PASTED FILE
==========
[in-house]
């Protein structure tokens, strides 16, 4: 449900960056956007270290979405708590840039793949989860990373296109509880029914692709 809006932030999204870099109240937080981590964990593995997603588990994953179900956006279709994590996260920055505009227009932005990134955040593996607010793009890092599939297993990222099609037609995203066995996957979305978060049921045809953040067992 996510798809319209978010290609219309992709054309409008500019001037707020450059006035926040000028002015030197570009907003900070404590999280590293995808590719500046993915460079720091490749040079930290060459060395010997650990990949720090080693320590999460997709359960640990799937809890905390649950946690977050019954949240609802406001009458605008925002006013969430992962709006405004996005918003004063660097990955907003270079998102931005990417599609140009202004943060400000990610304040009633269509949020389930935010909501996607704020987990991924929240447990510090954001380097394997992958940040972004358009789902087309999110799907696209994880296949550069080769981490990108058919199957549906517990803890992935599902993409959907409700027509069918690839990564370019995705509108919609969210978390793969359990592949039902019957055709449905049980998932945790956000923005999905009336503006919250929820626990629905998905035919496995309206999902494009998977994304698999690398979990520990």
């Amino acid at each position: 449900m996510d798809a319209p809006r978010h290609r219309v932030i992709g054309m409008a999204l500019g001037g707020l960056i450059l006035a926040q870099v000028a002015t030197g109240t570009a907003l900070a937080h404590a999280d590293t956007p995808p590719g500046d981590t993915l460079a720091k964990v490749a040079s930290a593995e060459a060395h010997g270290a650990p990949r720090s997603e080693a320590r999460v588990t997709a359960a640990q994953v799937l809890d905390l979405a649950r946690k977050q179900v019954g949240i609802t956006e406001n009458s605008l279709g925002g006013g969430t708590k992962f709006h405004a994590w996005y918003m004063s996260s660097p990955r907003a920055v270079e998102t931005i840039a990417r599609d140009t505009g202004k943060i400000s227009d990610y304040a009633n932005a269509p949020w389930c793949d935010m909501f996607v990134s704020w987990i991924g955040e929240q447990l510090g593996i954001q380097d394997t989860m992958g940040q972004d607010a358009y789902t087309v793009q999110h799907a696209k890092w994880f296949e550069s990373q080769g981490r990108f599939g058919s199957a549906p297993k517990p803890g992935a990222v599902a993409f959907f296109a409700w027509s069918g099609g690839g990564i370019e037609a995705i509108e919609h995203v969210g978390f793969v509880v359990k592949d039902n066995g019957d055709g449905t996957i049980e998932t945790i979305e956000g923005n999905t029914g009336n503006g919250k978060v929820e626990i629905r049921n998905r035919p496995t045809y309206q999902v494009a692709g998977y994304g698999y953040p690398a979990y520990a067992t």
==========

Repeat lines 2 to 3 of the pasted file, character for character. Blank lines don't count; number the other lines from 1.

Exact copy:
């Protein structure tokens, strides 16, 4: 449900960056956007270290979405708590840039793949989860990373296109509880029914692709 809006932030999204870099109240937080981590964990593995997603588990994953179900956006279709994590996260920055505009227009932005990134955040593996607010793009890092599939297993990222099609037609995203066995996957979305978060049921045809953040067992 996510798809319209978010290609219309992709054309409008500019001037707020450059006035926040000028002015030197570009907003900070404590999280590293995808590719500046993915460079720091490749040079930290060459060395010997650990990949720090080693320590999460997709359960640990799937809890905390649950946690977050019954949240609802406001009458605008925002006013969430992962709006405004996005918003004063660097990955907003270079998102931005990417599609140009202004943060400000990610304040009633269509949020389930935010909501996607704020987990991924929240447990510090954001380097394997992958940040972004358009789902087309999110799907696209994880296949550069080769981490990108058919199957549906517990803890992935599902993409959907409700027509069918690839990564370019995705509108919609969210978390793969359990592949039902019957055709449905049980998932945790956000923005999905009336503006919250929820626990629905998905035919496995309206999902494009998977994304698999690398979990520990």
């Amino acid at each position: 449900m996510d798809a319209p809006r978010h290609r219309v932030i992709g054309m409008a999204l500019g001037g707020l960056i450059l006035a926040q870099v000028a002015t030197g109240t570009a907003l900070a937080h404590a999280d590293t956007p995808p590719g500046d981590t993915l460079a720091k964990v490749a040079s930290a593995e060459a060395h010997g270290a650990p990949r720090s997603e080693a320590r999460v588990t997709a359960a640990q994953v799937l809890d905390l979405a649950r946690k977050q179900v019954g949240i609802t956006e406001n009458s605008l279709g925002g006013g969430t708590k992962f709006h405004a994590w996005y918003m004063s996260s660097p990955r907003a920055v270079e998102t931005i840039a990417r599609d140009t505009g202004k943060i400000s227009d990610y304040a009633n932005a269509p949020w389930c793949d935010m909501f996607v990134s704020w987990i991924g955040e929240q447990l510090g593996i954001q380097d394997t989860m992958g940040q972004d607010a358009y789902t087309v793009q999110h799907a696209k890092w994880f296949e550069s990373q080769g981490r990108f599939g058919s199957a549906p297993k517990p803890g992935a990222v599902a993409f959907f296109a409700w027509s069918g099609g690839g990564i370019e037609a995705i509108e919609h995203v969210g978390f793969v509880v359990k592949d039902n066995g019957d055709g449905t996957i049980e998932t945790i979305e956000g923005n999905t029914g009336n503006g919250k978060v929820e626990i629905r049921n998905r035919p496995t045809y309206q999902v494009a692709g998977y994304g698999y953040p690398a979990y520990a067992t």